The British enjoy triumphing over difficulty so much that they go to great lengths to devise promising circumstances. This is never more evident than in their summer recreations.
Cricket, for example, could not be better constructed for inclement interruption; and this, remarkably, is the country which gave the world the seaside resort. Whose patriotic heart doesn't stir at those defiant words on ticket or invite: "Come prepared for all weather conditions"? And who, too, has not relished one of those fine British summer moments, dry at last in pavilion or hall or anywhere, with raindrop falling from nose into tea as happily wry looks are exchanged?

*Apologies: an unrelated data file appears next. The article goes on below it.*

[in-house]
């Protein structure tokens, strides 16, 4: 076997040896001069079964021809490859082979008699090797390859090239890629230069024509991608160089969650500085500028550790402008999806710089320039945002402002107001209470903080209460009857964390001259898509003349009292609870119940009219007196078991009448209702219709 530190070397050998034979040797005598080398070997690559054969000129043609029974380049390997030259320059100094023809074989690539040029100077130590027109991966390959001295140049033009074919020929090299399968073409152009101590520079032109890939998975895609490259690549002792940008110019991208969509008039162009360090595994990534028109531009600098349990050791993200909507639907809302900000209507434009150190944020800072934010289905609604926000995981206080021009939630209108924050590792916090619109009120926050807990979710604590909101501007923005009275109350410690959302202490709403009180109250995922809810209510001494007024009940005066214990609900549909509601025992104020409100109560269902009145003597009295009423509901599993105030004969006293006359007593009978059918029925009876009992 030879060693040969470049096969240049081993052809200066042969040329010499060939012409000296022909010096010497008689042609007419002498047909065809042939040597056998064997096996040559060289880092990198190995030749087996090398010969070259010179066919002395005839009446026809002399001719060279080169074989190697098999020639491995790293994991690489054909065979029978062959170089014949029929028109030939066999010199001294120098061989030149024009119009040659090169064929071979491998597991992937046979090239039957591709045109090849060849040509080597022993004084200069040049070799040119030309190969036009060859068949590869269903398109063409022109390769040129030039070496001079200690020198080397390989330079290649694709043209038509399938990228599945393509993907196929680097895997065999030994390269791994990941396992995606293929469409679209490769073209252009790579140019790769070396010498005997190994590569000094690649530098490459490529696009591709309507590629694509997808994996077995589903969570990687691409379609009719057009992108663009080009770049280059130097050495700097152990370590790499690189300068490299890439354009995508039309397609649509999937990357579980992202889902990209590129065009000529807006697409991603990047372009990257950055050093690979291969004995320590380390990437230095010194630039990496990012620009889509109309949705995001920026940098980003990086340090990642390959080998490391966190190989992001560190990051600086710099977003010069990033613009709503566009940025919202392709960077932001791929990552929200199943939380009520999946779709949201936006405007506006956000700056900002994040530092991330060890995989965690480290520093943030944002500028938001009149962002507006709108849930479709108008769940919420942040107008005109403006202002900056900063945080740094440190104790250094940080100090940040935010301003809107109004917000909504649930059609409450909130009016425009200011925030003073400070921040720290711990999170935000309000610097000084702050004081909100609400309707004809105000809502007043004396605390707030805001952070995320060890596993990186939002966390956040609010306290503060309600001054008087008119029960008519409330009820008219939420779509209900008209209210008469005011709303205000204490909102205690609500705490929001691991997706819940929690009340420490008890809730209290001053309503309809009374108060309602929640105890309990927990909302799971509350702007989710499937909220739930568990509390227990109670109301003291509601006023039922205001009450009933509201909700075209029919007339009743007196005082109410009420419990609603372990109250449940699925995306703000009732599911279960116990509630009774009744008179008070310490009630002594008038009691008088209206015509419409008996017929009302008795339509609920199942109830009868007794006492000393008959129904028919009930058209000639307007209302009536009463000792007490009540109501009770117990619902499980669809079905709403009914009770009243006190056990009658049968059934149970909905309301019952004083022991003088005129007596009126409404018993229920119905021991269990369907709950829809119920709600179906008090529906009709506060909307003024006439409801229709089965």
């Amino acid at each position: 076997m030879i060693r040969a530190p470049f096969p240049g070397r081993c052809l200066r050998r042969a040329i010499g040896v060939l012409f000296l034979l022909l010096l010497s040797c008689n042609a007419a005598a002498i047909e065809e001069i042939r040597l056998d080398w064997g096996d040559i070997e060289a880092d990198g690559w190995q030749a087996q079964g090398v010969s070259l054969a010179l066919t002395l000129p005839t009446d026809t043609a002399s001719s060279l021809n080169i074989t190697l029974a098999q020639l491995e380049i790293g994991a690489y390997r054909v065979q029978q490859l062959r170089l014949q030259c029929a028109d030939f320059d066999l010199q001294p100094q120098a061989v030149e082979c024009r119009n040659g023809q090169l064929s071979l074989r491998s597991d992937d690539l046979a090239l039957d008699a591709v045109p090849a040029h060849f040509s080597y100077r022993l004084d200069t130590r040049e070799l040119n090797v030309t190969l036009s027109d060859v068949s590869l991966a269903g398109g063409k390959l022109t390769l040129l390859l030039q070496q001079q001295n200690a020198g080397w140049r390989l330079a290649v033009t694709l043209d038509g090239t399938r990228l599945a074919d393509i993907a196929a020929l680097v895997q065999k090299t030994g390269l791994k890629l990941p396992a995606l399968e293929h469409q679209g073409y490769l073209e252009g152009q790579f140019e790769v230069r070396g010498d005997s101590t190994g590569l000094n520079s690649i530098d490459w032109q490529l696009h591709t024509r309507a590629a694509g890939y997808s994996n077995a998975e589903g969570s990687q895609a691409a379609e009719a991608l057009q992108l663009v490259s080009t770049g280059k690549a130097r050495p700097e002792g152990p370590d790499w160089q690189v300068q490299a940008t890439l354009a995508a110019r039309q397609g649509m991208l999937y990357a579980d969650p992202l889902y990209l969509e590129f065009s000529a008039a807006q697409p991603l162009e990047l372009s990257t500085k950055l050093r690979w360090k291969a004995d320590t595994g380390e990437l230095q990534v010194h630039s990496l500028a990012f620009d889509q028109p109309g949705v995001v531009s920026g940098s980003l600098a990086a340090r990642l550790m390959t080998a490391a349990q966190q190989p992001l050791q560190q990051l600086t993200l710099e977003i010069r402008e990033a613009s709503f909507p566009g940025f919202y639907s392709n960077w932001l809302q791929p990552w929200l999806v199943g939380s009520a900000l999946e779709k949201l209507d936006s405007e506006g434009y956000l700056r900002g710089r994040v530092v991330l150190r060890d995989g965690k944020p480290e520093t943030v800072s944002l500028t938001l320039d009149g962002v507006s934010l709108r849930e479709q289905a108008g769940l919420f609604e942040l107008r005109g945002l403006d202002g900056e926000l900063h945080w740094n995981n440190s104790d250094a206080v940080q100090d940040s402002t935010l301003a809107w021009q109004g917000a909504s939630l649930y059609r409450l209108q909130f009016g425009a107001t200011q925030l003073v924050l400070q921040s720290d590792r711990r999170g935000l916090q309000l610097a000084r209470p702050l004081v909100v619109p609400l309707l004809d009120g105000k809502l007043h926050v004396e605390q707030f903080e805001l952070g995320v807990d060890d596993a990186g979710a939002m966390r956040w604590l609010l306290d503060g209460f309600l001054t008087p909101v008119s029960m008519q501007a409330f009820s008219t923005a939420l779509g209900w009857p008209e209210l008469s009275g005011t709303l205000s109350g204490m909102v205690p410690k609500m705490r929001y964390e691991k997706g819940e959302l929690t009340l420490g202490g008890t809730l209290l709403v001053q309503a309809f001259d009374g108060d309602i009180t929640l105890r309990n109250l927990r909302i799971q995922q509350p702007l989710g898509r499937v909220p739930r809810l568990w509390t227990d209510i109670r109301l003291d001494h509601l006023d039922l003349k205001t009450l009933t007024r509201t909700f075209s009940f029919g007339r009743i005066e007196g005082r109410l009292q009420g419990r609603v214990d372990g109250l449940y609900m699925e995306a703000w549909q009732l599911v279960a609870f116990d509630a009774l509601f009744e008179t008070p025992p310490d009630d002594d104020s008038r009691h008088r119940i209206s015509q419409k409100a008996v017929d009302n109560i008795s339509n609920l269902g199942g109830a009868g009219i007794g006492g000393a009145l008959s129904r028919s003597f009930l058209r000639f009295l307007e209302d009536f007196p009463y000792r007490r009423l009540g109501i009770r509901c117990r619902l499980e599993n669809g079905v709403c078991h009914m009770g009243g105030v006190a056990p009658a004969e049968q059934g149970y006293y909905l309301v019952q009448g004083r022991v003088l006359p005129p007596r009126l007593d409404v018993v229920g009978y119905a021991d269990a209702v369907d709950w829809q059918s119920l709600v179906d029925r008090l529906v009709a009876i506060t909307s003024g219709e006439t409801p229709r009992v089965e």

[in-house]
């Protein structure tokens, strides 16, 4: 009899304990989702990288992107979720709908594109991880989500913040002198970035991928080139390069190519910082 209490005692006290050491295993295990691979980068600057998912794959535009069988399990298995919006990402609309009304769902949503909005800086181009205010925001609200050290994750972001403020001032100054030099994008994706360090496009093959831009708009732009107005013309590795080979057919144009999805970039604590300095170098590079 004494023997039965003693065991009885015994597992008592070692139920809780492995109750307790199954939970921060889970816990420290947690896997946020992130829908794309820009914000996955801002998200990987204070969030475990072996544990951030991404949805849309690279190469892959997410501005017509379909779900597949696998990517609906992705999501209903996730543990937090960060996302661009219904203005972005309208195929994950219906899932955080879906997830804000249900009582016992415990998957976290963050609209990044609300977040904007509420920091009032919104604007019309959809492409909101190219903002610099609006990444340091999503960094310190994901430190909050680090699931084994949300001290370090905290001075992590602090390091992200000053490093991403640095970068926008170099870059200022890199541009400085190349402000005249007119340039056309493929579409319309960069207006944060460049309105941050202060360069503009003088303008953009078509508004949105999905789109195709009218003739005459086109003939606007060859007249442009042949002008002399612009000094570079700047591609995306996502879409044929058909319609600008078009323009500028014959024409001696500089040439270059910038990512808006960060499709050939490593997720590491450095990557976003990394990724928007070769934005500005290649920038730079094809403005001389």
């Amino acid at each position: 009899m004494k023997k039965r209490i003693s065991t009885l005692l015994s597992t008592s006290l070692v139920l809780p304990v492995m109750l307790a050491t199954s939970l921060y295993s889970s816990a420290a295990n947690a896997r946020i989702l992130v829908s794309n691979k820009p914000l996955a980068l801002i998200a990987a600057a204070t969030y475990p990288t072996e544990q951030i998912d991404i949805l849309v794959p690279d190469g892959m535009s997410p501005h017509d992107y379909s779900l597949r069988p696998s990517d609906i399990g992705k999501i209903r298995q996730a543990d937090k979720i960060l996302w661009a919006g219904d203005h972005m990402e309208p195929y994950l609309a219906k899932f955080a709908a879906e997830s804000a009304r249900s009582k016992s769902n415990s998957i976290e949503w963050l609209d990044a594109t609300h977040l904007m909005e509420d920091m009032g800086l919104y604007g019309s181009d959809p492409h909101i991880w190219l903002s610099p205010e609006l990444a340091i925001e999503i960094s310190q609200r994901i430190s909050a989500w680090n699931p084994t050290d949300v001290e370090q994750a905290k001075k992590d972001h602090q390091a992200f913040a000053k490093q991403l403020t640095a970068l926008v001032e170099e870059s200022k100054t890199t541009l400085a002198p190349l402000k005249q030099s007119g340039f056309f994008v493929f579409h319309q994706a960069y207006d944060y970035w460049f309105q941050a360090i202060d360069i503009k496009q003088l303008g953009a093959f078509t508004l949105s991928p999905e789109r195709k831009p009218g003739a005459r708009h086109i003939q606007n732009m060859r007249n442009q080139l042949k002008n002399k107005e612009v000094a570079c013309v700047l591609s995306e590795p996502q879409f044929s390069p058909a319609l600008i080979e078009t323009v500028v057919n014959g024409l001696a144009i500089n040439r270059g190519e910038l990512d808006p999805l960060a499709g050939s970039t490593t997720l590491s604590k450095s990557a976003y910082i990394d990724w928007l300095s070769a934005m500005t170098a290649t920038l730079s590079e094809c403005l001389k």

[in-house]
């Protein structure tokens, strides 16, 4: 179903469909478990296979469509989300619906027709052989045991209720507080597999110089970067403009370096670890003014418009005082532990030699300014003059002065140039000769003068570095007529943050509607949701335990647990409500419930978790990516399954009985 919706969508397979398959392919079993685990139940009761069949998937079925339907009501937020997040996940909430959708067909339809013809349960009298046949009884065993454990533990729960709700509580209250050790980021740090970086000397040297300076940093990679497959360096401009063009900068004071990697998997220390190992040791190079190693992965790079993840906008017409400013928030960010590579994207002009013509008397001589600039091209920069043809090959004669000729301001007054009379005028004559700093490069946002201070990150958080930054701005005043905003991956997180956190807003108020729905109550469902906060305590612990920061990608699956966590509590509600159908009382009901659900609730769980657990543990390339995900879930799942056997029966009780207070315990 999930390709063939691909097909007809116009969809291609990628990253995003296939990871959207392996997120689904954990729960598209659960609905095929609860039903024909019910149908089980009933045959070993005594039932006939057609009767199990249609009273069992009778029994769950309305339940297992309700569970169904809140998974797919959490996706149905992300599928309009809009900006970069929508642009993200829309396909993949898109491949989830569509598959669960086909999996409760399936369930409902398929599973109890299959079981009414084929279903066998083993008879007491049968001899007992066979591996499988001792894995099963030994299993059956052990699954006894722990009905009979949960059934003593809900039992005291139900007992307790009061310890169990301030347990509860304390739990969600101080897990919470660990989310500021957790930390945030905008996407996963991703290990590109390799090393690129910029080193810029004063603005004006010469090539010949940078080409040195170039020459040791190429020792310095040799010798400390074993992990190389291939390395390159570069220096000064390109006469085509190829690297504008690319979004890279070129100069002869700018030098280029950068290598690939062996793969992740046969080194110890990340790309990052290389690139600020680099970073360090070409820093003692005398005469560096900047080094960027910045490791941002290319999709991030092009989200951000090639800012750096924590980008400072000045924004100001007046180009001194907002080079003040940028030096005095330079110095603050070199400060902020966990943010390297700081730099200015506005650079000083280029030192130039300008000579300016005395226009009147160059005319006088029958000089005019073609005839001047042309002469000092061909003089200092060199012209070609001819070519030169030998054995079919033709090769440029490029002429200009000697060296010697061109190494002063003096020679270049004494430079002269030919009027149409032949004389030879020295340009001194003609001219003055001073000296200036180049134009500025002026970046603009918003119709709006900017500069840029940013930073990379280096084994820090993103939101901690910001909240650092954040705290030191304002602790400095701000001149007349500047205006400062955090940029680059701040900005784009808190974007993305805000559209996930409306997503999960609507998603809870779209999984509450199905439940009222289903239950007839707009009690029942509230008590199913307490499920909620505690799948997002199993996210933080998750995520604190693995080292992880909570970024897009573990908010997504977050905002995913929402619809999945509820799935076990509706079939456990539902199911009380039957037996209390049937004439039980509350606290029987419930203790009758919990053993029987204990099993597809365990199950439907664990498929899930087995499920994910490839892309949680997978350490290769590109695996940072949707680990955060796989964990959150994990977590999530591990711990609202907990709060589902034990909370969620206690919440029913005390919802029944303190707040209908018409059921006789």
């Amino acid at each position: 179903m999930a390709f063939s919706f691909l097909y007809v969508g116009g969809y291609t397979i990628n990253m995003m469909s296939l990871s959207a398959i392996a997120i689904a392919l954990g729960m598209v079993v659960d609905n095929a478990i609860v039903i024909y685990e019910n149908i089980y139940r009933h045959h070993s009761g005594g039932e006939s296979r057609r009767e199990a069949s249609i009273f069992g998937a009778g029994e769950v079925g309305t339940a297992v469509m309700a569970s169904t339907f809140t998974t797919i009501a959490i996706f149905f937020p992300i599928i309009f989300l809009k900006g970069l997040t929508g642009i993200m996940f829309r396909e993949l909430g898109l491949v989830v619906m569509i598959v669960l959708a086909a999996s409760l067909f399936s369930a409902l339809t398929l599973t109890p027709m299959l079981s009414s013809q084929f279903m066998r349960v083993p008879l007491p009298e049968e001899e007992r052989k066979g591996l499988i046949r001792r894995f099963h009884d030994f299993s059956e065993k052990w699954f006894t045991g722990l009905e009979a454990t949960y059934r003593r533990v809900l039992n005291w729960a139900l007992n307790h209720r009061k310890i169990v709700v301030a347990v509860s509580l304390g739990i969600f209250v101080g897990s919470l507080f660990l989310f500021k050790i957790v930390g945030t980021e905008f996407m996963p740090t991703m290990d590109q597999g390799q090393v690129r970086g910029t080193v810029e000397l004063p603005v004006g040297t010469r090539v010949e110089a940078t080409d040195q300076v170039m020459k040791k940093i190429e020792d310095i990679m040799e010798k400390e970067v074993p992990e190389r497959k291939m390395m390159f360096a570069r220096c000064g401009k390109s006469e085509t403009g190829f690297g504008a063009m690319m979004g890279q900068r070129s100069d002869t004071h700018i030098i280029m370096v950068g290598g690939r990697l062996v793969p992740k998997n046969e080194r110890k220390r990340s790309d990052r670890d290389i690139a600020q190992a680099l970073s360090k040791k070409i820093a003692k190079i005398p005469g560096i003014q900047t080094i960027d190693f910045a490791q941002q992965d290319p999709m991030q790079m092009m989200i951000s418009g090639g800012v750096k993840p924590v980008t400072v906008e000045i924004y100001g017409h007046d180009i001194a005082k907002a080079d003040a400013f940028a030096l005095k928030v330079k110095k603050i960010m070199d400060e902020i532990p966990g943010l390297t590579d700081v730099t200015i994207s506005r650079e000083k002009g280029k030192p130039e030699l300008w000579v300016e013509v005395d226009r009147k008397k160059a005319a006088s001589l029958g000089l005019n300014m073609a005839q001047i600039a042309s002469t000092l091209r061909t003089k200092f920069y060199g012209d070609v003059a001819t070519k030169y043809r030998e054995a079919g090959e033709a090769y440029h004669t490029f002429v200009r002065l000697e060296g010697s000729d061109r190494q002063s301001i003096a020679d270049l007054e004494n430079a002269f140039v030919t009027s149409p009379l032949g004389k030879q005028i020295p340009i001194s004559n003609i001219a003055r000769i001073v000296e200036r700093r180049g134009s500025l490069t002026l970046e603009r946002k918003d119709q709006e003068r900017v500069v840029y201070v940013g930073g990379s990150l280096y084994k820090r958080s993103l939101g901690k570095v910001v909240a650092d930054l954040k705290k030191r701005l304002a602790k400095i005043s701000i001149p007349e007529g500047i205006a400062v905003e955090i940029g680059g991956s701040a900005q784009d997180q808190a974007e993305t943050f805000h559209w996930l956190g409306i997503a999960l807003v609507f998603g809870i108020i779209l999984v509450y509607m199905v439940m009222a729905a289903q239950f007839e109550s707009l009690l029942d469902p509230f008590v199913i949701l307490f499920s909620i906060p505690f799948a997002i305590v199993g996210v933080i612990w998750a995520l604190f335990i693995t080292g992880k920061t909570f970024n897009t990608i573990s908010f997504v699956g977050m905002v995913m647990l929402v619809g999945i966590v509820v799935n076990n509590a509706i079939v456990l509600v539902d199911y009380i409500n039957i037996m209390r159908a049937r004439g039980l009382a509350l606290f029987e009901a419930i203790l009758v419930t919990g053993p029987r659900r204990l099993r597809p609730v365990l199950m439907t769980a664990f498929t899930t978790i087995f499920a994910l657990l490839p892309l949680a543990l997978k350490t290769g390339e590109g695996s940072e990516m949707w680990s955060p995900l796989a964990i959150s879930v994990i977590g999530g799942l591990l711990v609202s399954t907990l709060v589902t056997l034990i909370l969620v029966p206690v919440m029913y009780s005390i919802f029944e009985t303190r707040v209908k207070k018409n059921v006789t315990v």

Open air theatre is another alarmingly optimistic enterprise; but, again, who has not enjoyed, as well as the wind and the puddled stage, the peculiar rare magic of declaimed English on our summer night air? Am I alone, too, in thinking that roof at Wimbledon a bit of a cheat?